by Shaina Cavazos
Teruko Knight-Gavia is an administrative assistant at Indiana Math and Science Academy West (IMSA). Knight-Gavia taught math in Indianapolis Public Schools’ John Marshall Middle School for about 10 years. She also spent time teaching at Sidener Gifted Academy and IMSA-West. Chalkbeat met Knight-Gavia near IMSA. She grew up going to school in IPS and Lawrence Township when her father was based at Ft. Harrison.
My mother is Japanese and my father is African-American, so our first language was Japanese.
They met in Japan during the Korean conflict. My father was based out of Okinawa and that’s how they met. He’s originally from Mississippi. The last place his father migrated to was Indianapolis, and then he died, so the family just stayed here.
I had an excellent kindergarten teacher; I was the only brown student in the entire class, but I didn’t know. I know it now when I look at the pictures, but she didn’t treat me any differently than any other child. I’m sure there probably was a language issue because I remember my sister and I said to each other that we were going to learn to speak English as well as anybody else. That was our pact we made with ourselves.
The teachers just took it that we weren’t as bright. They treated us as if we were less knowledgeable or we weren’t as smart as other people. And so my parents, because of that, they made us work harder. Education is the responsibility of the parents, and if the parents put the focus on education, then the children will put focus on their education.
I feel blessed to have had my parents when it comes to education. I think their personal backgrounds — my dad feeling like that “separate but equal” thing did not work for him … the fact that my mother, back then Japan was a third-world country and now it’s not a third world country, and that women, depending on your status in society, could either be denied an education or have limited education based on the patriarchal system there — They were so insistent that all of us go to college. My father used to say “especially girls” need to have an education.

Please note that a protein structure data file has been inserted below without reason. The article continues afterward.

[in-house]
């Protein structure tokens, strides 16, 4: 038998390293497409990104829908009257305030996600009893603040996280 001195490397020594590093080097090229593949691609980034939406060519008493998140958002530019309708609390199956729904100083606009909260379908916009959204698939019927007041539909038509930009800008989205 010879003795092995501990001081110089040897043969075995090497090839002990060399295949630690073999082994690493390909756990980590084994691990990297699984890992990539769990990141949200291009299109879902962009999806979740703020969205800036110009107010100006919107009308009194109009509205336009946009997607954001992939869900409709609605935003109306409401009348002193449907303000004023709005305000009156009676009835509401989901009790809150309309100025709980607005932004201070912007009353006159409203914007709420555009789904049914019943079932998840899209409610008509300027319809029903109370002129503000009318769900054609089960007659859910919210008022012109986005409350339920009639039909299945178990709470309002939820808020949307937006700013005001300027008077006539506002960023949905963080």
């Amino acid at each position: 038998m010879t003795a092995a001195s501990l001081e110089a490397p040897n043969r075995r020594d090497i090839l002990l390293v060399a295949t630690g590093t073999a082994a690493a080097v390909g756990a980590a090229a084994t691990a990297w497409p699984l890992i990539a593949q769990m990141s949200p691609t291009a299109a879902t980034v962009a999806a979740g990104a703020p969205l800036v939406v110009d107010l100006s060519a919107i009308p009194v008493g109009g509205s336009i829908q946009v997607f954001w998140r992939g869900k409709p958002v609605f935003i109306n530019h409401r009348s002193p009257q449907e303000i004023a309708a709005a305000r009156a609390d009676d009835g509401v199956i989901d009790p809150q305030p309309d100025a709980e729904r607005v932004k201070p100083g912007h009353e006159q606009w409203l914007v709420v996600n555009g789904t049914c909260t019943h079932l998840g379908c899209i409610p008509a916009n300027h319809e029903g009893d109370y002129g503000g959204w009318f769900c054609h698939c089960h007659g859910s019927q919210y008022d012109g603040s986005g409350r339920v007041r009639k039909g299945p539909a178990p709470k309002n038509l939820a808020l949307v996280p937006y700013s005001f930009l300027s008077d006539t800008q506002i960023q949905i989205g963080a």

When we lived in Chicago, my oldest daughter, I took her to the projects. I told her if it wasn’t for your grandma and grandfather, this is probably where we would’ve been. We could’ve ended up in a place like this. They were so insistent about education that even though I had her young, and I married young, education still was in the back of my brain. I was going to get it no matter what. It was just something I had to accomplish.
I thanked my parents before they died, but I just wanted my children to understand that if it wasn’t for them insisting, and if it wasn’t for the fact that they had gone through the lack of education — wanting education but weren’t able to get it — that as a family, we wouldn’t be where we are.
When [my dad] was growing up, he didn’t have books. He always had to go to the library to borrow books if he wanted to do any reading or schoolwork. So books were really important to our family, and so we were taught that books were sacred and they should never be left on the floor. The Bible was the most special book, but all books were special.
When I was younger we had books in Japanese and English because my father was a big fan of making sure that we read. He would go to Chicago and purchase books and magazines for (my mother) in Japanese so that she would be able to read. It was just a big thing in our family because education was really important to both of them.
That was our first form of education.
For my mother everything was turned into an education because she wanted us to be very American. So we couldn’t watch TV without her having comments about “Well, see how they do this,” and “See how Americans do this and Americans do that.” You know, that kind of thing.
Everything was an educational lesson according to her. The only time she said you rest is when you were sleep.
This post was republished with permission from Chalkbeat Indiana.